That realization was all the more striking given the war’s casualty figures. Overall, 220,357 South Vietnamese soldiers were killed and at least 499,000 wounded; North Vietnamese and Viet Cong battlefield fatalities were estimated at 440,000. Hundreds of thousands of civilians also died. That compares with 58,153 American dead and 303,700 wounded.

The casualty figures, however, do not reflect the psychological toll that the conflict continues to exact among U.S. veterans. This still-raging war within motivates many to return.

“Mostly they feel they can fill a void by going back there to get some answers,” said John P. Myers Sr., the fellow veteran who organizes the return trips with Mills. “There’s something missing: ‘I have to go back there to find what’s missing here. I have to go back to find something I left there.’ ”

Whatever the motivation, Myers said that the most valuable thing many veterans take home is “replacement images” of Vietnam to supplant those of fire fights, mortar fire and foxholes.

“They don’t forget the previous experience, but it’s not the first thing that comes to their minds,” he said. Or, as one participant observed, returning veterans can “write their own final chapter on the war.”

Helps Relieve Stress

Dr. Matthew J. Friedman, executive director of the Veterans Affairs Department’s National Center for Post-Traumatic Stress Disorders, said that the concept of image replacement is important in the treatment of all post-dramatic stress patients.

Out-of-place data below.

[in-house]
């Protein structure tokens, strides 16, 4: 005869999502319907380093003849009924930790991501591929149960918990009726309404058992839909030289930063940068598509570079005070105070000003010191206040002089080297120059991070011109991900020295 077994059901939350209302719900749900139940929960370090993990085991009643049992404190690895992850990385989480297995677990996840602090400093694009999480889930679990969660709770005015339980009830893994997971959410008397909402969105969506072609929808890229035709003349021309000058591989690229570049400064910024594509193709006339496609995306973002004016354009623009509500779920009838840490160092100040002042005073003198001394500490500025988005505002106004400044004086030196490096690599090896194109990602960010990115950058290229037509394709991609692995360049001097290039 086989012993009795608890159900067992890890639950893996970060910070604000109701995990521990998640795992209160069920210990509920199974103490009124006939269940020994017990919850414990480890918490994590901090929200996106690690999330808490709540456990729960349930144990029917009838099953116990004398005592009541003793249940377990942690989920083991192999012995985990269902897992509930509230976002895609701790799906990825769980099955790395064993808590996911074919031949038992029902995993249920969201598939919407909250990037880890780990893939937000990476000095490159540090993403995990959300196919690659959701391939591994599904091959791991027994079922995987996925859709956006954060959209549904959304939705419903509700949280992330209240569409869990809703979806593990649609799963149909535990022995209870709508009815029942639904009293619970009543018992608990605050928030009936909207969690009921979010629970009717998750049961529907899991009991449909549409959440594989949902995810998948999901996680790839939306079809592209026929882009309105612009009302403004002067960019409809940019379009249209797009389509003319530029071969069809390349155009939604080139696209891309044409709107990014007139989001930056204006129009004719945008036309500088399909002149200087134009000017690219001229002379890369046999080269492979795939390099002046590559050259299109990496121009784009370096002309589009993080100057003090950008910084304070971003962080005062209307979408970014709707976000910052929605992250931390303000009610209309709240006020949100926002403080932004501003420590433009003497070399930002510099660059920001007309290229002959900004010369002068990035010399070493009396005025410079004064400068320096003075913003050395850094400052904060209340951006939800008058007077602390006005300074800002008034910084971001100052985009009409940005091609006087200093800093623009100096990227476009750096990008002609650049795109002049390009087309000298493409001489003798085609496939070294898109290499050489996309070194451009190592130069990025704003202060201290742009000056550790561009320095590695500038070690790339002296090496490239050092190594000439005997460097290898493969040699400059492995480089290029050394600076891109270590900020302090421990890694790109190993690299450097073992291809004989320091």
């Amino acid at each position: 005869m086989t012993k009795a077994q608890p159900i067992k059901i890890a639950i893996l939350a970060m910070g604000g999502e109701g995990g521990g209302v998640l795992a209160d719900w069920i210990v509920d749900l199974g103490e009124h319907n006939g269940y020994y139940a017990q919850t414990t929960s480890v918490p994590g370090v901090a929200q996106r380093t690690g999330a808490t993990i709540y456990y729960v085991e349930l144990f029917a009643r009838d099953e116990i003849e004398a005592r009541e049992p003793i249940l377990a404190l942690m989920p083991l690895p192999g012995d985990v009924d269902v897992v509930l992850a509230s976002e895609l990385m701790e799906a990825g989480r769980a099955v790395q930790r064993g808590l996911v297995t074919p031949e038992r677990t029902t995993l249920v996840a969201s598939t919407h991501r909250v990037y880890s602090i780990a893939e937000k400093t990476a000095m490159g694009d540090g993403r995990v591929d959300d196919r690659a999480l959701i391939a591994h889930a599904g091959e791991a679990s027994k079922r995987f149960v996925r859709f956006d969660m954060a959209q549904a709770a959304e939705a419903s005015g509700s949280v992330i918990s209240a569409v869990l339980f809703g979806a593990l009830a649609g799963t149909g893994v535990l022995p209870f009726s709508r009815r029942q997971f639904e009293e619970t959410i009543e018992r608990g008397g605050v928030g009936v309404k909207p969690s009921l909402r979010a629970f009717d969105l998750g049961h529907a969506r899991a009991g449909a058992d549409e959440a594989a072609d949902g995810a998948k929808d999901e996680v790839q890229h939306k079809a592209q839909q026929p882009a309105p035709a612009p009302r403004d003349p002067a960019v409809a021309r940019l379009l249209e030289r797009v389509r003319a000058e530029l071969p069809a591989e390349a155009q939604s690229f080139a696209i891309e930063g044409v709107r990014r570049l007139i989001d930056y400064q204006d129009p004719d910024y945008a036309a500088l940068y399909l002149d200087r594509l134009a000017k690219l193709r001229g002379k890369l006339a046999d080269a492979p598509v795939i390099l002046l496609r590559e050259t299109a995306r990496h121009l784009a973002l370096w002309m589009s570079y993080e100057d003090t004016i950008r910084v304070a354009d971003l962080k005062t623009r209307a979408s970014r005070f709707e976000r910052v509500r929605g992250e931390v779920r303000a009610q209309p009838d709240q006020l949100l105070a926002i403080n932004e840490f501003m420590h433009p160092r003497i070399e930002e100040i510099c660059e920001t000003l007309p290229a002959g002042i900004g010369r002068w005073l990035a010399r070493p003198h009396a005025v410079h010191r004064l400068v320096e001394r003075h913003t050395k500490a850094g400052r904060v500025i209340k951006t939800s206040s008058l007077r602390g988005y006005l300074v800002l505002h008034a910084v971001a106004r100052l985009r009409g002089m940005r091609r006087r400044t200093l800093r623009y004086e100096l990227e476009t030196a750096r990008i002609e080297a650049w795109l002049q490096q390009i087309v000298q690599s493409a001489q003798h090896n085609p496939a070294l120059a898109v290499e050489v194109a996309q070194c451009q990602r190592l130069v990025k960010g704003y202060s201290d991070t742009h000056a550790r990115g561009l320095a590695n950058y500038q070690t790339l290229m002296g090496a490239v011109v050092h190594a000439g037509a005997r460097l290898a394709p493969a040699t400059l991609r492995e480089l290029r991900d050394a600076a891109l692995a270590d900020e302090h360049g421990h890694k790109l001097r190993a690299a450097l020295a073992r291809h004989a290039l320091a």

“One goal in treatment is to revisit that trauma in the safety of the therapeutic environment and begin to integrate that experience and go on with life,” Friedman said. “The ultimate way of facilitating that process is to return to the scene of the trauma and to have new images of the place. The image isn’t just of seeing a peaceful Vietnamese village where there was a terrible battle 20 years ago, but also seeing themselves as different and their own response to that situation as having changed over 20 years.”

A congressionally mandated study by North Carolina’s Research Triangle Institute found that about 479,000 of the 3.1 million Americans who served in Vietnam are afflicted with post-traumatic stress disorder, which is characterized by persistent nightmares, anger, self-destructiveness, drug and alcohol abuse, shame and violent behavior.

Not all of those who make return trips suffer from the disorder, but many who have been plagued by such symptoms say that nothing has been as therapeutic as going back.

Joseph La Fatch, 42, a former paratrooper from Akron who was twice wounded, recalled his guide’s reaction when he learned that La Fatch served in an airborne division.

“American airborne throw hand grenades at my squad,” the ex-Viet Cong soldier said. “Kill five of my men and wound me. Maybe you?” Then he broke into a big smile. “The war is over. We talk. Have dialogue. It’s better than hand grenade, no?”